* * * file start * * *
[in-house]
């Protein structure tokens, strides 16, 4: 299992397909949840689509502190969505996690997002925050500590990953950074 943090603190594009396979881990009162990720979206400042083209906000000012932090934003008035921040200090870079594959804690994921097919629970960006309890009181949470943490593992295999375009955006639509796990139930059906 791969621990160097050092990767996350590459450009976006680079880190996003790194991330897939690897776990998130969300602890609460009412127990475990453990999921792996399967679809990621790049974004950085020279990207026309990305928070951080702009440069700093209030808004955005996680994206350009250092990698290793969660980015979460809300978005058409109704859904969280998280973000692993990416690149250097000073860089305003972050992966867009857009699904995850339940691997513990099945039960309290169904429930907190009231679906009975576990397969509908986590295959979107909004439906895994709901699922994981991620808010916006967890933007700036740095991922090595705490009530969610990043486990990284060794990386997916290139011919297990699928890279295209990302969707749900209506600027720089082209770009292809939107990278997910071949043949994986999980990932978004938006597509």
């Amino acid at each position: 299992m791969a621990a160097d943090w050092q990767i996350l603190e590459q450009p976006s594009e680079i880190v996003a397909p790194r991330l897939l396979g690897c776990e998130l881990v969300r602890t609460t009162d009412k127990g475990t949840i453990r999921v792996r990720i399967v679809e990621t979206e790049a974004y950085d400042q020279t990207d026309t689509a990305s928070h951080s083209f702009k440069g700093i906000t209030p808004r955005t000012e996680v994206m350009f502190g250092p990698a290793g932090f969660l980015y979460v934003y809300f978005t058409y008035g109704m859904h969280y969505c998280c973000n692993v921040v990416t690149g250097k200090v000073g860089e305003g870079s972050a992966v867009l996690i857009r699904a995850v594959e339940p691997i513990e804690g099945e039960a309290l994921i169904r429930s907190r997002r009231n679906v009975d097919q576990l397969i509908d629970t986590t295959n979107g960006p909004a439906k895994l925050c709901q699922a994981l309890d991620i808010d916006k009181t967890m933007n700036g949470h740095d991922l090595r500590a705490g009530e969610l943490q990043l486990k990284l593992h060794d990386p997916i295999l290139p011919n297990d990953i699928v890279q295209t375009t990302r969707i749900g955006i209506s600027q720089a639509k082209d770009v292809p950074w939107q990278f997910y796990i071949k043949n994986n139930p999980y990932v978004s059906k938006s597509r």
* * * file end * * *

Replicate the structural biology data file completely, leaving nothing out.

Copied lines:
[in-house]
């Protein structure tokens, strides 16, 4: 299992397909949840689509502190969505996690997002925050500590990953950074 943090603190594009396979881990009162990720979206400042083209906000000012932090934003008035921040200090870079594959804690994921097919629970960006309890009181949470943490593992295999375009955006639509796990139930059906 791969621990160097050092990767996350590459450009976006680079880190996003790194991330897939690897776990998130969300602890609460009412127990475990453990999921792996399967679809990621790049974004950085020279990207026309990305928070951080702009440069700093209030808004955005996680994206350009250092990698290793969660980015979460809300978005058409109704859904969280998280973000692993990416690149250097000073860089305003972050992966867009857009699904995850339940691997513990099945039960309290169904429930907190009231679906009975576990397969509908986590295959979107909004439906895994709901699922994981991620808010916006967890933007700036740095991922090595705490009530969610990043486990990284060794990386997916290139011919297990699928890279295209990302969707749900209506600027720089082209770009292809939107990278997910071949043949994986999980990932978004938006597509």
């Amino acid at each position: 299992m791969a621990a160097d943090w050092q990767i996350l603190e590459q450009p976006s594009e680079i880190v996003a397909p790194r991330l897939l396979g690897c776990e998130l881990v969300r602890t609460t009162d009412k127990g475990t949840i453990r999921v792996r990720i399967v679809e990621t979206e790049a974004y950085d400042q020279t990207d026309t689509a990305s928070h951080s083209f702009k440069g700093i906000t209030p808004r955005t000012e996680v994206m350009f502190g250092p990698a290793g932090f969660l980015y979460v934003y809300f978005t058409y008035g109704m859904h969280y969505c998280c973000n692993v921040v990416t690149g250097k200090v000073g860089e305003g870079s972050a992966v867009l996690i857009r699904a995850v594959e339940p691997i513990e804690g099945e039960a309290l994921i169904r429930s907190r997002r009231n679906v009975d097919q576990l397969i509908d629970t986590t295959n979107g960006p909004a439906k895994l925050c709901q699922a994981l309890d991620i808010d916006k009181t967890m933007n700036g949470h740095d991922l090595r500590a705490g009530e969610l943490q990043l486990k990284l593992h060794d990386p997916i295999l290139p011919n297990d990953i699928v890279q295209t375009t990302r969707i749900g955006i209506s600027q720089a639509k082209d770009v292809p950074w939107q990278f997910y796990i071949k043949n994986n139930p999980y990932v978004s059906k938006s597509r």